PICTURED: 'I think anyone could do it' Meopham body painter's amazing art

News Shopper: Liz with one of her creations Liz with one of her creations

Not many people can claim to have given Sir Richard Branson a bloody nose and black eye, but this mum-of-three from Meopham can.

Liz Bylett, 50, is a multi-award winning make-up artist and body painter, who brought her new Living Art Show to Cray Festival earlier this month.

She said: “I have been very lucky to work with Virgin on a number of occasions.

“I did give old Rico a black eye. I gave him a black eye and a bloody nose at one of the parties.

“I have also painted all of his top team as Frankie Goes to Hollywood at one of their parties.

“I body painted Katie Price, that was an amazing episode. She was really lovely. I enjoyed working with her.”

Liz has painted all over the world, with contracts on cruise ships, corporate gigs and demonstrations in America amongst her work.

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She has been in the industry for 25 years and for the past 15 has taught face painting, body painting and special effects at her own school and travels round teaching other teachers.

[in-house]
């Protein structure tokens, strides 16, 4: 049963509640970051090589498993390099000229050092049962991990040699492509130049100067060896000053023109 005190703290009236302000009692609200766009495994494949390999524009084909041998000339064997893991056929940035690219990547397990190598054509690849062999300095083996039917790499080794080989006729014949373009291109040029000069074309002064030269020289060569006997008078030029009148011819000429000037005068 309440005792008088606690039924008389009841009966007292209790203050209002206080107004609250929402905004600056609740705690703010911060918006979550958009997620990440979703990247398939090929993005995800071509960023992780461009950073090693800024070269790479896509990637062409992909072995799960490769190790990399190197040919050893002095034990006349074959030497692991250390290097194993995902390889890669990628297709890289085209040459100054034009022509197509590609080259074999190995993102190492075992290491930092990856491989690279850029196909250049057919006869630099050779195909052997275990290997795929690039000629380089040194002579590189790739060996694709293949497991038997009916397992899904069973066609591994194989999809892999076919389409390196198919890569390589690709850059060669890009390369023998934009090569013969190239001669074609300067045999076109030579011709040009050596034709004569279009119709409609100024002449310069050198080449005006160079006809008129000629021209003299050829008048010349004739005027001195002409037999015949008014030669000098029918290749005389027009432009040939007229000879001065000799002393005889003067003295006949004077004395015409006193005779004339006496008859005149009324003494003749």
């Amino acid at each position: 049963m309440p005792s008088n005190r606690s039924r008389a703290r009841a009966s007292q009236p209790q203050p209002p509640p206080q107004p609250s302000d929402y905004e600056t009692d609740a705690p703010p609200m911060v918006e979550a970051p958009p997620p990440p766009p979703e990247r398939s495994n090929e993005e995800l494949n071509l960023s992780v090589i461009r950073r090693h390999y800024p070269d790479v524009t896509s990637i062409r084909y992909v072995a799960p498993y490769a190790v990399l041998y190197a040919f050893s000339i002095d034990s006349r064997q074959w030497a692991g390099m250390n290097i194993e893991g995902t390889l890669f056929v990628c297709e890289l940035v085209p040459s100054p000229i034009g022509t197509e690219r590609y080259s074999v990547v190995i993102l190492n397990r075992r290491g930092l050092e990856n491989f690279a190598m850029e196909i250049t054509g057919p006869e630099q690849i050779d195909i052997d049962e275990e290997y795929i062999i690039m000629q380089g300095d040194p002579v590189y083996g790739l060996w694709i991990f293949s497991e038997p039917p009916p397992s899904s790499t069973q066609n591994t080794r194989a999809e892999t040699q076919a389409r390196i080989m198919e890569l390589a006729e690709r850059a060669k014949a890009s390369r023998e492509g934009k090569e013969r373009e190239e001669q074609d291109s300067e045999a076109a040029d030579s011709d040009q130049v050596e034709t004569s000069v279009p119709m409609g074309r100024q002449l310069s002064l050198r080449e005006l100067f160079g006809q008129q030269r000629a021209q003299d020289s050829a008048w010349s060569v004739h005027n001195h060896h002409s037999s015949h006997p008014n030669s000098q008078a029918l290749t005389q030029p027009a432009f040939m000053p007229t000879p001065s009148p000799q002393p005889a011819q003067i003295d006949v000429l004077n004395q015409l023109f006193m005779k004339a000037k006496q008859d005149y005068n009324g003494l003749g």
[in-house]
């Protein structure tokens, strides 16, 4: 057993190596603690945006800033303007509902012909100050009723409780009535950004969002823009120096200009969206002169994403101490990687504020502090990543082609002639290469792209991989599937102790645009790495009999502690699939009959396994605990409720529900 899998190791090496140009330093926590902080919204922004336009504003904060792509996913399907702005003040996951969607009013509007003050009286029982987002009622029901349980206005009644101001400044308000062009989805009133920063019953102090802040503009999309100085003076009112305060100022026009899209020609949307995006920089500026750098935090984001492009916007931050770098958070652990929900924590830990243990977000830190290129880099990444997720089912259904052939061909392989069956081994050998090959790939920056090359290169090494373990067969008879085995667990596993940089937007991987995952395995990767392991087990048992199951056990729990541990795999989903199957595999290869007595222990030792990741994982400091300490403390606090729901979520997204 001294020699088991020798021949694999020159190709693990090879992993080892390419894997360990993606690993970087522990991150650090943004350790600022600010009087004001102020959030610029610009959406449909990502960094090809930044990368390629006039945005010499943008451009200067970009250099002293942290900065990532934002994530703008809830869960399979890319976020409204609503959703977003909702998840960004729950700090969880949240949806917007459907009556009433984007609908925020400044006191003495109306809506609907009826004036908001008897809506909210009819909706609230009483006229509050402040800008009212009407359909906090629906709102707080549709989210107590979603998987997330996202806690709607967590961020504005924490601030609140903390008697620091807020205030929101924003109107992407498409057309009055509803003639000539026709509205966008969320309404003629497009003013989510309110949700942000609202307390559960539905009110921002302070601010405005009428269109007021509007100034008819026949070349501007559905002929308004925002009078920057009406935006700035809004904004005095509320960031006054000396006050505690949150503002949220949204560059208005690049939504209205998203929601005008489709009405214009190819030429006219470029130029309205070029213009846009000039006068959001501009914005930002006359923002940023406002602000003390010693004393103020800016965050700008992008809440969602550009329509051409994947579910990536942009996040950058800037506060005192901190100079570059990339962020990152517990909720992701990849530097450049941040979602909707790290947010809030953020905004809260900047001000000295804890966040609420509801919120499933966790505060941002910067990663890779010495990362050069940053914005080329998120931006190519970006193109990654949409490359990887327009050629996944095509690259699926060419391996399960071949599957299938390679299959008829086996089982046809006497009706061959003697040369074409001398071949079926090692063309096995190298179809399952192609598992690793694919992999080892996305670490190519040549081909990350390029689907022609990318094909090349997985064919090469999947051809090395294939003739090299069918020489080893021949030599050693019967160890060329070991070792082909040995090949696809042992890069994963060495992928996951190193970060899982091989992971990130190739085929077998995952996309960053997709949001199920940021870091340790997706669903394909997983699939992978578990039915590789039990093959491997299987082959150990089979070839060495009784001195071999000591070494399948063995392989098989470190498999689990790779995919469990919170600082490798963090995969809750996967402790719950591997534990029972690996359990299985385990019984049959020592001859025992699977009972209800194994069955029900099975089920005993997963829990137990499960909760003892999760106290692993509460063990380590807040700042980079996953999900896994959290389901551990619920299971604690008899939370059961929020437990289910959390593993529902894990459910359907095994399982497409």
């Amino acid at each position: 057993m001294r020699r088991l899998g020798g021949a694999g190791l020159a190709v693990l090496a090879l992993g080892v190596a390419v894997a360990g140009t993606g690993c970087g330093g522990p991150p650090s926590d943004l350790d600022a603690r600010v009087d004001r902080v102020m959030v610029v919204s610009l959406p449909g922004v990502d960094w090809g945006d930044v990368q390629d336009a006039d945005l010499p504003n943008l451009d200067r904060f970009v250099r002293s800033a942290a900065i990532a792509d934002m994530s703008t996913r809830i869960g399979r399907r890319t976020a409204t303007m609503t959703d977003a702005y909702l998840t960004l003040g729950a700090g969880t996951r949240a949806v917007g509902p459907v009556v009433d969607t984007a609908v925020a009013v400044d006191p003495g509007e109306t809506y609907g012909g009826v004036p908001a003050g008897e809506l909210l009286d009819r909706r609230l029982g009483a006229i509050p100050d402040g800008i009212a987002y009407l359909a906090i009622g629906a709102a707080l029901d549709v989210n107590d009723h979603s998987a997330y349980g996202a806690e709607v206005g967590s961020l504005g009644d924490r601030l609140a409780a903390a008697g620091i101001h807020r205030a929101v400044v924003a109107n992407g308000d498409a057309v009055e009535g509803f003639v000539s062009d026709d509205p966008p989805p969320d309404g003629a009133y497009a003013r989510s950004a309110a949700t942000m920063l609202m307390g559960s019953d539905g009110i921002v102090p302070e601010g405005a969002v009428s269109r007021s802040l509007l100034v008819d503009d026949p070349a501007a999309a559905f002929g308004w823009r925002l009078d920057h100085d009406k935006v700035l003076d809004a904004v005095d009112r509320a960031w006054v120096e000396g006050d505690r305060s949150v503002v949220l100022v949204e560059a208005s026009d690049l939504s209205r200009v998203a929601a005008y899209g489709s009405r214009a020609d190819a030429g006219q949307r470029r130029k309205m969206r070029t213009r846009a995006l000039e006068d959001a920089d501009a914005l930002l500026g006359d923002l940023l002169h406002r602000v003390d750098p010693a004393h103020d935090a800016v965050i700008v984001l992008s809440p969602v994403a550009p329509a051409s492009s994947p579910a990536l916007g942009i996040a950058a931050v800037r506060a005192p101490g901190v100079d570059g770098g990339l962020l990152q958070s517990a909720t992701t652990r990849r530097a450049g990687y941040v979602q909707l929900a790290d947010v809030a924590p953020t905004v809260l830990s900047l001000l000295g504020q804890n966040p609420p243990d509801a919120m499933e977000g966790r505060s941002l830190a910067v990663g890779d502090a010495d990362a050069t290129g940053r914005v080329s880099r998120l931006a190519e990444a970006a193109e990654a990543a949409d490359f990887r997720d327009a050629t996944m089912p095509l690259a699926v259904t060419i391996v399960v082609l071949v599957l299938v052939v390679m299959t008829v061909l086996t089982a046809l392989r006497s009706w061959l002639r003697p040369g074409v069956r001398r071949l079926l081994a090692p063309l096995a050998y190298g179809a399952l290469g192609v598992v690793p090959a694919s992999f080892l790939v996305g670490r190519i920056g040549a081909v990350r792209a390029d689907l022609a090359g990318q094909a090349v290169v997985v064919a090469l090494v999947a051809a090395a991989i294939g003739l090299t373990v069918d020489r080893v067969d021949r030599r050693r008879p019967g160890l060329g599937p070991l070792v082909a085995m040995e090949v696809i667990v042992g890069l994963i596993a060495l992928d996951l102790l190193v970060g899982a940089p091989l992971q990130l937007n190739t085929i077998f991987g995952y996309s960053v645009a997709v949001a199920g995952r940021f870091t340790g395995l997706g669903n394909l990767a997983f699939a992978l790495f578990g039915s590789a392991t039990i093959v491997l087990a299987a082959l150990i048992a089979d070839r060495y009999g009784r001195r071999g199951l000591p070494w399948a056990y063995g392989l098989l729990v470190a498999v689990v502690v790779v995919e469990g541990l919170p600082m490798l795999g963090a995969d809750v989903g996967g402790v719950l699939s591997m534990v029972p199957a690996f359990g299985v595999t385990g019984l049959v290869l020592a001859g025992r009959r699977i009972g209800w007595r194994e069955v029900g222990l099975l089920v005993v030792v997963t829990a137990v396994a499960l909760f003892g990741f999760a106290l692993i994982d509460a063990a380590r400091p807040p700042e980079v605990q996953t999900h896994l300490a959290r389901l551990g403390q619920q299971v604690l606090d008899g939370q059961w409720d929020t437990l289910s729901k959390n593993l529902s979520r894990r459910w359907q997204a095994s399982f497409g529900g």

She said: “I saw some people at a street festival doing face painting for kids and I thought ‘that looks great’.

“I started doing that and it just developed into making the canvas bigger, I suppose.”

She added: “I think it’s nice to be creative. I think anyone could do it.

“It’s not so much fine art, it’s more having that creativity."

This year, Liz has started her own living art shows where the best body painters from across the UK compete against each other in a catwalk show.

The latest was at the Cray Festival on July 5.

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The artists drew inspiration from far and wide to turn the human body into a work of walking art, with the average application of special paint taking around six hours to apply.

Of course, Liz said, the planning took weeks and prosthetics and special effects all had to be created before the day.

Thankfully for the models, it doesn’t take as long to come off.

Liz said: “The water based stuff comes off quite easily. The other stuff, like glitter, has to be taken off with a special remover.

“There are some people who go home on the tube from things (fully painted) and get some funny looks.

“Sometimes people hang out afterwards and wander around.”

Find out more at follies.co.uk or facepaintingcourses.co.uk

Liz and the her colleagues' amazing work at Cray Festival. Pictures by Osman Deen:

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